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Radio synchrotron emission from V2672 Oph

ATEL # 2195; M.I. Krauss Hartman, M.P. Rupen, A.J. Mioduszewski (NRAO)
on 11 Sep 2009; 22:37 UT
Password Certification: Miriam I. Krauss (miriam@space.mit.edu)

Subjects: Radio, Binaries, Cataclysmic Variables, Nova, Transients, Variables, Stars

Very Large Array (VLA) C configuration observations of the fast nova V2672 Oph (IAUC 9064; ATel #2173) at 8.46 GHz on 1 September 2009 (MJD 55075.13; 15.61 days after the optical discovery [IAUC 9064]) detect an unresolved source 0.65 arcsec from the reported optical position, with a flux density of 0.526 +/- 0.033 mJy. The radio position (J2000) is

R.A. 17:38:19.7162 +/- 0.0044, Decl. -26:44:13.5630 +/- 0.13

referenced to the nearby (3.3 degrees) calibrator J1751-2524. Another hour-long observation on 3 September 2009 (MJD 55077.18) gives no detection at 22.46 GHz, with a nominal flux density at this position of 0.2 +/- 0.5 mJy/beam.

The radio emission from most novae is dominated by thermal bremsstrahlung which is optically thick at early times (e.g., Bode & Evans 2008), leading to a spectral index alpha= +2 (flux density goes as nu^alpha). The observed alpha < 1.2 (3 sigma) implies that either the 22.46 GHz emission is already optically thin, or a substantial fraction of the observed flux density is synchrotron. Two lines of evidence support the latter as the correct interpretation:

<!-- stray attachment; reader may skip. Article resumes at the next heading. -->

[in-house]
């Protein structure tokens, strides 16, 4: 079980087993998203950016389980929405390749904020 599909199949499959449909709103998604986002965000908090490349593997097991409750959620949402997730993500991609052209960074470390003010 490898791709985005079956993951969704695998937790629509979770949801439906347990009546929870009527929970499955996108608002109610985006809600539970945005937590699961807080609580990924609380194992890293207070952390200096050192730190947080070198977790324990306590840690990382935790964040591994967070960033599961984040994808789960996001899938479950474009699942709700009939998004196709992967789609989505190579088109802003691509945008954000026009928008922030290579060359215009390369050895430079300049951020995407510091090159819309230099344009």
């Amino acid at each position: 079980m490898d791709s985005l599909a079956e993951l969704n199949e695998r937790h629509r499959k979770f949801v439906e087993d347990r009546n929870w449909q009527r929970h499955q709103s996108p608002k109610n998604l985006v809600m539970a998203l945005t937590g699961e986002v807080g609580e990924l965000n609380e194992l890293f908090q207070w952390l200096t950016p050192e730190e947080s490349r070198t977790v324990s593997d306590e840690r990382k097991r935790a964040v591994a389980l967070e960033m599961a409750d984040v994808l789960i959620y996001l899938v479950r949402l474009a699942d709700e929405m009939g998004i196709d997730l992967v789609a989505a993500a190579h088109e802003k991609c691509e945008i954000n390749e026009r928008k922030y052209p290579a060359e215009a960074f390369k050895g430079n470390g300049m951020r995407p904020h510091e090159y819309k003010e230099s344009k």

1. The radio brightness temperature of thermal gas is at most equal to the electron temperature of that gas, which for the extended emission from novae is around 10,000 K. Such a source would have to be ~20 milliarcseconds across to produce the observed 8.46 GHz emission. The high extinction (IAUC 9064; ATel #2173) and the Galactic coordinates (l= 1.0, b=2.5) suggest the source is at or beyond the Galactic Center (i.e., D>= 8.5 kpc). For a 17-day-old spherical source this gives an expansion velocity >=17000 km/s, far larger than observed (ATel #2173); the mass required to achieve significant optical depth would also be remarkable. The distance would have to be 3 kpc or less for the 8.46 GHz emission to be entirely thermal.

  2. The early detection of hard X-ray emission (ATel #2173) suggests the presence of strong shocks, which can also produce the relativistic electrons and strong magnetic fields needed to generate synchrotron radiation.

The detection of radio synchrotron emission tends to support the suggestion that V2672 Oph is a recurrent rather than a classical nova (IAUC 9064). The only recurrent nova with a well-sampled radio light curve, RS Oph, shows strong radio synchrotron emission within days of the outburst (e.g., Padin, Davis, & Bode 1985; Eyres et al. 2009). RS Oph would have been ~3 mJy at 8.5 GHz on day 17 at the distance of the Galactic Center (taking its actual distance to be 2.45 kpc; Rupen et al. 2008). By contrast, radio synchrotron emission from classical novae is occasionally seen at late times (QU Vul [e.g., Taylor et al. 1987] and GK Per [e.g., Reynolds & Chevalier 1984]) but is quite rare, and has never been observed so early in an outburst. While this may be an observational bias -- classical novae are seldom observed at early times, since the thermal radio emission can not be readily detected -- recurrent novae do seem to show a much higher ratio of synchrotron to thermal radio emission.


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